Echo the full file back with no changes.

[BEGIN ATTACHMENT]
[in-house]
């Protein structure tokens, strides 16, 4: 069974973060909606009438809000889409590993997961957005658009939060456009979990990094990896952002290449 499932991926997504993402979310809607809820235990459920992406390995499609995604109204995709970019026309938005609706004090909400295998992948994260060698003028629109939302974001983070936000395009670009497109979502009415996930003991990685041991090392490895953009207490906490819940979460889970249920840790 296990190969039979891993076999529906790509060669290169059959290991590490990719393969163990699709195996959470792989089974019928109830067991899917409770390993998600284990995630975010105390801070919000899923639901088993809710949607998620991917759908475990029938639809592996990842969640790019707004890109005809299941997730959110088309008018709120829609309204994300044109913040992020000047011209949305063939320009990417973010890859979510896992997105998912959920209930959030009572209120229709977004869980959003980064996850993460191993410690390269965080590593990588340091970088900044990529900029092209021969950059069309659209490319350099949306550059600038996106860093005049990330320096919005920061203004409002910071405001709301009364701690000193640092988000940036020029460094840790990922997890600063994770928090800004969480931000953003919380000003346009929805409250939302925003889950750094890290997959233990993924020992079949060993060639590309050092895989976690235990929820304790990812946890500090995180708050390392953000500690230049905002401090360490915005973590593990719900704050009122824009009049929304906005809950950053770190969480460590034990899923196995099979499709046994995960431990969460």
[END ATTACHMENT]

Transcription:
[in-house]
């Protein structure tokens, strides 16, 4: 069974973060909606009438809000889409590993997961957005658009939060456009979990990094990896952002290449 499932991926997504993402979310809607809820235990459920992406390995499609995604109204995709970019026309938005609706004090909400295998992948994260060698003028629109939302974001983070936000395009670009497109979502009415996930003991990685041991090392490895953009207490906490819940979460889970249920840790 296990190969039979891993076999529906790509060669290169059959290991590490990719393969163990699709195996959470792989089974019928109830067991899917409770390993998600284990995630975010105390801070919000899923639901088993809710949607998620991917759908475990029938639809592996990842969640790019707004890109005809299941997730959110088309008018709120829609309204994300044109913040992020000047011209949305063939320009990417973010890859979510896992997105998912959920209930959030009572209120229709977004869980959003980064996850993460191993410690390269965080590593990588340091970088900044990529900029092209021969950059069309659209490319350099949306550059600038996106860093005049990330320096919005920061203004409002910071405001709301009364701690000193640092988000940036020029460094840790990922997890600063994770928090800004969480931000953003919380000003346009929805409250939302925003889950750094890290997959233990993924020992079949060993060639590309050092895989976690235990929820304790990812946890500090995180708050390392953000500690230049905002401090360490915005973590593990719900704050009122824009009049929304906005809950950053770190969480460590034990899923196995099979499709046994995960431990969460």